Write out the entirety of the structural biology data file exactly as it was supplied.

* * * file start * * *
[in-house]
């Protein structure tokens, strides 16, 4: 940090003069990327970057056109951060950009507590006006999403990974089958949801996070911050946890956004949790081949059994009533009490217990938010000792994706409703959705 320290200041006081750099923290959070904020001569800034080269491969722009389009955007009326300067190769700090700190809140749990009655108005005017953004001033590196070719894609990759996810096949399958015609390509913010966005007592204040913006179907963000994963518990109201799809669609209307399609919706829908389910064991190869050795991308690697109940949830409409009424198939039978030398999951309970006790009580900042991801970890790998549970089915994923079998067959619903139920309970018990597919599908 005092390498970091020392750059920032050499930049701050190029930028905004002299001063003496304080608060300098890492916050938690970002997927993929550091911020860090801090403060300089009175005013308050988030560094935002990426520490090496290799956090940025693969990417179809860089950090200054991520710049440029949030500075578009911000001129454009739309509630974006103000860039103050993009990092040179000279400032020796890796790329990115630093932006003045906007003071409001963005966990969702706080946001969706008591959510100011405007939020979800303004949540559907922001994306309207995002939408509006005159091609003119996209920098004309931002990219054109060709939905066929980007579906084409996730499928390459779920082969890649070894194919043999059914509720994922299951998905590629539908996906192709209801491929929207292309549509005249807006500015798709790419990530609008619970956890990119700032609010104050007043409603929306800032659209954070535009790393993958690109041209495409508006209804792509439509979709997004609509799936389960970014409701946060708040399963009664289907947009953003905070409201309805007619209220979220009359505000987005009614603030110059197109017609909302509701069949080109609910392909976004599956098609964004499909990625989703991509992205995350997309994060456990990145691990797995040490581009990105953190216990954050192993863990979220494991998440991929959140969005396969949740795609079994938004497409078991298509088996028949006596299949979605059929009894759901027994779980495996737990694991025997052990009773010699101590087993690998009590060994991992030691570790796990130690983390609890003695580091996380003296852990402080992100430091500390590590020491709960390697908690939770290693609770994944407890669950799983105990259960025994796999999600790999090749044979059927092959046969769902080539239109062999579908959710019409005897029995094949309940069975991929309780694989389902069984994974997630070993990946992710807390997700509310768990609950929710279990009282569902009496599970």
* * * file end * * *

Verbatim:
[in-house]
């Protein structure tokens, strides 16, 4: 940090003069990327970057056109951060950009507590006006999403990974089958949801996070911050946890956004949790081949059994009533009490217990938010000792994706409703959705 320290200041006081750099923290959070904020001569800034080269491969722009389009955007009326300067190769700090700190809140749990009655108005005017953004001033590196070719894609990759996810096949399958015609390509913010966005007592204040913006179907963000994963518990109201799809669609209307399609919706829908389910064991190869050795991308690697109940949830409409009424198939039978030398999951309970006790009580900042991801970890790998549970089915994923079998067959619903139920309970018990597919599908 005092390498970091020392750059920032050499930049701050190029930028905004002299001063003496304080608060300098890492916050938690970002997927993929550091911020860090801090403060300089009175005013308050988030560094935002990426520490090496290799956090940025693969990417179809860089950090200054991520710049440029949030500075578009911000001129454009739309509630974006103000860039103050993009990092040179000279400032020796890796790329990115630093932006003045906007003071409001963005966990969702706080946001969706008591959510100011405007939020979800303004949540559907922001994306309207995002939408509006005159091609003119996209920098004309931002990219054109060709939905066929980007579906084409996730499928390459779920082969890649070894194919043999059914509720994922299951998905590629539908996906192709209801491929929207292309549509005249807006500015798709790419990530609008619970956890990119700032609010104050007043409603929306800032659209954070535009790393993958690109041209495409508006209804792509439509979709997004609509799936389960970014409701946060708040399963009664289907947009953003905070409201309805007619209220979220009359505000987005009614603030110059197109017609909302509701069949080109609910392909976004599956098609964004499909990625989703991509992205995350997309994060456990990145691990797995040490581009990105953190216990954050192993863990979220494991998440991929959140969005396969949740795609079994938004497409078991298509088996028949006596299949979605059929009894759901027994779980495996737990694991025997052990009773010699101590087993690998009590060994991992030691570790796990130690983390609890003695580091996380003296852990402080992100430091500390590590020491709960390697908690939770290693609770994944407890669950799983105990259960025994796999999600790999090749044979059927092959046969769902080539239109062999579908959710019409005897029995094949309940069975991929309780694989389902069984994974997630070993990946992710807390997700509310768990609950929710279990009282569902009496599970």